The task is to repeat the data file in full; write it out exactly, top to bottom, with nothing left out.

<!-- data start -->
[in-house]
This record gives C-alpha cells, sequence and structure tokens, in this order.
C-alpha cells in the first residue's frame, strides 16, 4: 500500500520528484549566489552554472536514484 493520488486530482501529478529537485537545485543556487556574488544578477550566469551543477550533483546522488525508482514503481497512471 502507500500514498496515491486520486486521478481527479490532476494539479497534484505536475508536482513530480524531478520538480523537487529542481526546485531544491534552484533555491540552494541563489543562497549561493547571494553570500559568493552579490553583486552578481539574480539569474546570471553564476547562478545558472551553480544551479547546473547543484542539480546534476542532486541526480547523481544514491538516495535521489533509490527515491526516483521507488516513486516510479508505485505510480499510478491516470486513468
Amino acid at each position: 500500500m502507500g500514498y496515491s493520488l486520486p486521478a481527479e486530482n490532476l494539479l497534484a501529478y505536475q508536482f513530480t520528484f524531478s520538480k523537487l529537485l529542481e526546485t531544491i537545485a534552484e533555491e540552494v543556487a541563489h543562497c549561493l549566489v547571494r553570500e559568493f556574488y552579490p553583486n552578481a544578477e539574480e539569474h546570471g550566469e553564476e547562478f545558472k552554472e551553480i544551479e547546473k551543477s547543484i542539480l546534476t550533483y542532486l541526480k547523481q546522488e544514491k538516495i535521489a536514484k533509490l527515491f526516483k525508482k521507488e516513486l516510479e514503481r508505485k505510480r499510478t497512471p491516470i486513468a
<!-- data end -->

[in-house]
This record gives C-alpha cells, sequence and structure tokens, in this order.
C-alpha cells in the first residue's frame, strides 16, 4: 500500500520528484549566489552554472536514484 493520488486530482501529478529537485537545485543556487556574488544578477550566469551543477550533483546522488525508482514503481497512471 502507500500514498496515491486520486486521478481527479490532476494539479497534484505536475508536482513530480524531478520538480523537487529542481526546485531544491534552484533555491540552494541563489543562497549561493547571494553570500559568493552579490553583486552578481539574480539569474546570471553564476547562478545558472551553480544551479547546473547543484542539480546534476542532486541526480547523481544514491538516495535521489533509490527515491526516483521507488516513486516510479508505485505510480499510478491516470486513468
Amino acid at each position: 500500500m502507500g500514498y496515491s493520488l486520486p486521478a481527479e486530482n490532476l494539479l497534484a501529478y505536475q508536482f513530480t520528484f524531478s520538480k523537487l529537485l529542481e526546485t531544491i537545485a534552484e533555491e540552494v543556487a541563489h543562497c549561493l549566489v547571494r553570500e559568493f556574488y552579490p553583486n552578481a544578477e539574480e539569474h546570471g550566469e553564476e547562478f545558472k552554472e551553480i544551479e547546473k551543477s547543484i542539480l546534476t550533483y542532486l541526480k547523481q546522488e544514491k538516495i535521489a536514484k533509490l527515491f526516483k525508482k521507488e516513486l516510479e514503481r508505485k505510480r499510478t497512471p491516470i486513468a